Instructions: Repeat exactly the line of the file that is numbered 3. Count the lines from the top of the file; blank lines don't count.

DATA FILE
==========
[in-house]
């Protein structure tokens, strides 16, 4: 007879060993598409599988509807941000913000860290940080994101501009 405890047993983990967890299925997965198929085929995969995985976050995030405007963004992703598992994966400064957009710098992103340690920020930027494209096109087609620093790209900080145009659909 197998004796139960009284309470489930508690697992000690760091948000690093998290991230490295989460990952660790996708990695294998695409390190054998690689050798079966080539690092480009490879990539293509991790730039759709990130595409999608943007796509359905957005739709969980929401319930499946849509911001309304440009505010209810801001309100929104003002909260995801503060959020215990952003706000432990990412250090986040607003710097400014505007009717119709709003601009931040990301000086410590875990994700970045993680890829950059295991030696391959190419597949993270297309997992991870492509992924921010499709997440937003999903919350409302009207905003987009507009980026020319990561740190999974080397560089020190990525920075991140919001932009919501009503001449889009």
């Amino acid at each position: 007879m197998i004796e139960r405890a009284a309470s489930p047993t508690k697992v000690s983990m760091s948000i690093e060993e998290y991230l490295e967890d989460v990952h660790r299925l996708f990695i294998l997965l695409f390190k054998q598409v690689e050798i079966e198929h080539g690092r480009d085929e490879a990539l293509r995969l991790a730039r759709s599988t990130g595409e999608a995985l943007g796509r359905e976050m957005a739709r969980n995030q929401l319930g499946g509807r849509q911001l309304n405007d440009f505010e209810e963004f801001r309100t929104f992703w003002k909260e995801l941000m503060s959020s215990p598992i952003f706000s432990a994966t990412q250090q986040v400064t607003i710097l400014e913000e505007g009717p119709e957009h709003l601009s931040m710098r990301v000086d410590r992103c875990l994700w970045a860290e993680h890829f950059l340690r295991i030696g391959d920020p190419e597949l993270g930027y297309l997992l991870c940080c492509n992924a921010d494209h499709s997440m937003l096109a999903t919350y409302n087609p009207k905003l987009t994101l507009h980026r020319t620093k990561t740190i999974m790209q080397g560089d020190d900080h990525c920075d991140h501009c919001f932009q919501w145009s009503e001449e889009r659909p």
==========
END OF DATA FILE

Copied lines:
């Amino acid at each position: 007879m197998i004796e139960r405890a009284a309470s489930p047993t508690k697992v000690s983990m760091s948000i690093e060993e998290y991230l490295e967890d989460v990952h660790r299925l996708f990695i294998l997965l695409f390190k054998q598409v690689e050798i079966e198929h080539g690092r480009d085929e490879a990539l293509r995969l991790a730039r759709s599988t990130g595409e999608a995985l943007g796509r359905e976050m957005a739709r969980n995030q929401l319930g499946g509807r849509q911001l309304n405007d440009f505010e209810e963004f801001r309100t929104f992703w003002k909260e995801l941000m503060s959020s215990p598992i952003f706000s432990a994966t990412q250090q986040v400064t607003i710097l400014e913000e505007g009717p119709e957009h709003l601009s931040m710098r990301v000086d410590r992103c875990l994700w970045a860290e993680h890829f950059l340690r295991i030696g391959d920020p190419e597949l993270g930027y297309l997992l991870c940080c492509n992924a921010d494209h499709s997440m937003l096109a999903t919350y409302n087609p009207k905003l987009t994101l507009h980026r020319t620093k990561t740190i999974m790209q080397g560089d020190d900080h990525c920075d991140h501009c919001f932009q919501w145009s009503e001449e889009r659909p």